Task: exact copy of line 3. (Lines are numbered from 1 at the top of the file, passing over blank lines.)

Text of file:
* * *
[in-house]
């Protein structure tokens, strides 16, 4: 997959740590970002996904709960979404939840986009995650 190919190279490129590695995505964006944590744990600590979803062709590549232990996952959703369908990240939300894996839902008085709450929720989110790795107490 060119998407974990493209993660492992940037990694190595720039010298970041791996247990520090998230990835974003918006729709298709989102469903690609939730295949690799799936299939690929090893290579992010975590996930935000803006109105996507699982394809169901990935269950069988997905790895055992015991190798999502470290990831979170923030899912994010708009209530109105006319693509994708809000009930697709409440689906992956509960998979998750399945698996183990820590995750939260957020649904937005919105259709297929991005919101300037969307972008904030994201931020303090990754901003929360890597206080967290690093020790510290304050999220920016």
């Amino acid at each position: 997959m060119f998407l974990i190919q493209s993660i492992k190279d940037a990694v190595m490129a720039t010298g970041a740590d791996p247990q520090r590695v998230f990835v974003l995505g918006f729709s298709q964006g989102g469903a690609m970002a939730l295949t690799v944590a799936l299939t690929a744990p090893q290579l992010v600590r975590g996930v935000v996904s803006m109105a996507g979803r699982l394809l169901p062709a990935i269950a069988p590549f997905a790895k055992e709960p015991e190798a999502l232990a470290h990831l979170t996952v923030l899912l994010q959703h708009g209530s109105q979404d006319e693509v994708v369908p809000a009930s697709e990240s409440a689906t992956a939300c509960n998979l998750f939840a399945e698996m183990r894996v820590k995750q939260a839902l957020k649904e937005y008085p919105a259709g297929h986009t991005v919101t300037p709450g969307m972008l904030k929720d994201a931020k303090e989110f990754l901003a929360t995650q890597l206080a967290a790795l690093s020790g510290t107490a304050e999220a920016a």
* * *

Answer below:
């Amino acid at each position: 997959m060119f998407l974990i190919q493209s993660i492992k190279d940037a990694v190595m490129a720039t010298g970041a740590d791996p247990q520090r590695v998230f990835v974003l995505g918006f729709s298709q964006g989102g469903a690609m970002a939730l295949t690799v944590a799936l299939t690929a744990p090893q290579l992010v600590r975590g996930v935000v996904s803006m109105a996507g979803r699982l394809l169901p062709a990935i269950a069988p590549f997905a790895k055992e709960p015991e190798a999502l232990a470290h990831l979170t996952v923030l899912l994010q959703h708009g209530s109105q979404d006319e693509v994708v369908p809000a009930s697709e990240s409440a689906t992956a939300c509960n998979l998750f939840a399945e698996m183990r894996v820590k995750q939260a839902l957020k649904e937005y008085p919105a259709g297929h986009t991005v919101t300037p709450g969307m972008l904030k929720d994201a931020k303090e989110f990754l901003a929360t995650q890597l206080a967290a790795l690093s020790g510290t107490a304050e999220a920016a």